Compatible Finite Element Methods for Geophysical Flows Automation and Implementation Using Firedrake
Abstract:This book introduces recently developed mixed finite element methods for large-scale geophysical flows that preserve essential numerical properties for accurate simulations.
The scaling and skewness of optimally transported meshes on the sphere
Journal of Computational Physics Elsevier 375 (2018) 540-564
Abstract:In the context of numerical solution of PDEs, dynamic mesh redistribution methods (r-adaptive methods) are an important procedure for increasing the resolution in regions of interest, without modifying the connectivity of the mesh. Key to the success of these methods is that the mesh should be sufficiently refined (locally) and flexible in order to resolve evolving solution features, but at the same time not introduce errors through skewness and lack of regularity. Some state-of-the-art methods are bottom-up in that they attempt to prescribe both the local cell size and the alignment to features of the solution. However, the resulting problem is overdetermined, necessitating a compromise between these conflicting requirements. An alternative approach, described in this paper, is to prescribe only the local cell size and augment this an optimal transport condition to provide global regularity. This leads to a robust and flexible algorithm for generating meshes fitted to an evolving solution, with minimal need for tuning parameters. Of particular interest for geophysical modelling are meshes constructed on the surface of the sphere. The purpose of this paper is to demonstrate that meshes generated on the sphere using this optimal transport approach have good a-priori regularity and that the meshes produced are naturally aligned to various simple features. It is further shown that the sphere's intrinsic curvature leads to more regular meshes than the plane. In addition to these general results, we provide a wide range of examples relevant to practical applications, to showcase the behaviour of optimally transported meshes on the sphere. These range from axisymmetric cases that can be solved analytically to more general examples that are tackled numerically. Evaluation of the singular values and singular vectors of the mesh transformation provides a quantitative measure of the mesh aniso...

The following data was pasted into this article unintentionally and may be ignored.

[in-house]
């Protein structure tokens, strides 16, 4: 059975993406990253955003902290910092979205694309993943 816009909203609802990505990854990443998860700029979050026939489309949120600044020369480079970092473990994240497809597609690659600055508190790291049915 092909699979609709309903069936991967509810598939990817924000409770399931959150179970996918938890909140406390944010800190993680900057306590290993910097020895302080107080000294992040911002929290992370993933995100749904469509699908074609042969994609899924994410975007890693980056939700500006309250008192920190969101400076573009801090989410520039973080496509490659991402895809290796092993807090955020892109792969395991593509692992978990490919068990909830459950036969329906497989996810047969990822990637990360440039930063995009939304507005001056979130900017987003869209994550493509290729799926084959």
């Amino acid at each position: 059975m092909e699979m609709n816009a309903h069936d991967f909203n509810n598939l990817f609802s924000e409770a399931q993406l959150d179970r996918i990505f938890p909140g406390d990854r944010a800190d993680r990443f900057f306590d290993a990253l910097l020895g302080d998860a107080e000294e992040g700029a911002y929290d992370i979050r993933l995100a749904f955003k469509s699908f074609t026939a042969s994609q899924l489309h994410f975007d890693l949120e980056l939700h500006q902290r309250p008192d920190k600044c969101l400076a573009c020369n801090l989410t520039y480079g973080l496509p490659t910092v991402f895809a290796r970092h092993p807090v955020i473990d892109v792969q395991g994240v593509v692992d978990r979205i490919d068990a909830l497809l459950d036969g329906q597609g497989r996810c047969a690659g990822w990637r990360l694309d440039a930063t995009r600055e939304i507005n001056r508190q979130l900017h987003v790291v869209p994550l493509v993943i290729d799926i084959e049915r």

Optimal-transport-based mesh adaptivity on the plane and sphere using finite elements
SIAM Journal on Scientific Computing Society for Industrial and Applied Mathematics 40:2 (2018) A1121-A1148
Abstract:In moving mesh methods, the underlying mesh is dynamically adapted without changing the connectivity of the mesh. We specifically consider the generation of meshes which are adapted to a scalar monitor function through equidistribution. Together with an optimal transport condition, this leads to a Monge–Ampere equation ` for a scalar mesh potential. We adapt an existing finite element scheme for the standard Monge–Ampere ` equation to this mesh generation problem; this is a mixed finite element scheme, in which an extra discrete variable is introduced to represent the Hessian matrix of second derivatives. The problem we consider has additional nonlinearities over the basic Monge–Ampere equation due to the implicit dependence of the monitor func- ` tion on the resulting mesh. We also derive an equivalent Monge–Ampere-like equa- ` tion for generating meshes on the sphere. The finite element scheme is extended to the sphere, and we provide numerical examples. All numerical experiments are performed using the open-source finite element framework Firedrake.
Firedrake: Automating the finite element method by composing abstractions
ACM Transactions on Mathematical Software 43:3 (2016)
Abstract:Firedrake is a new tool for automating the numerical solution of partial differential equations. Firedrake adopts the domain-specific language for the finite element method of the FEniCS project, but with a pure Python runtime-only implementation centered on the composition of several existing and new abstractions for particular aspects of scientific computing. The result is a more complete separation of concerns that eases the incorporation of separate contributions from computer scientists, numerical analysts, and application specialists. These contributions may add functionality or improve performance. Firedrake benefits from automatically applying new optimizations. This includes factorizing mixed function spaces, transforming and vectorizing inner loops, and intrinsically supporting block matrix operations. Importantly, Firedrake presents a simple public API for escaping the UFL abstraction. This allows users to implement common operations that fall outside of pure variational formulations, such as flux limiters.
A structure-exploiting numbering algorithm for finite elements on extruded meshes, and its performance evaluation in Firedrake
Geoscientific Model Development 9:10 (2016) 3803-3815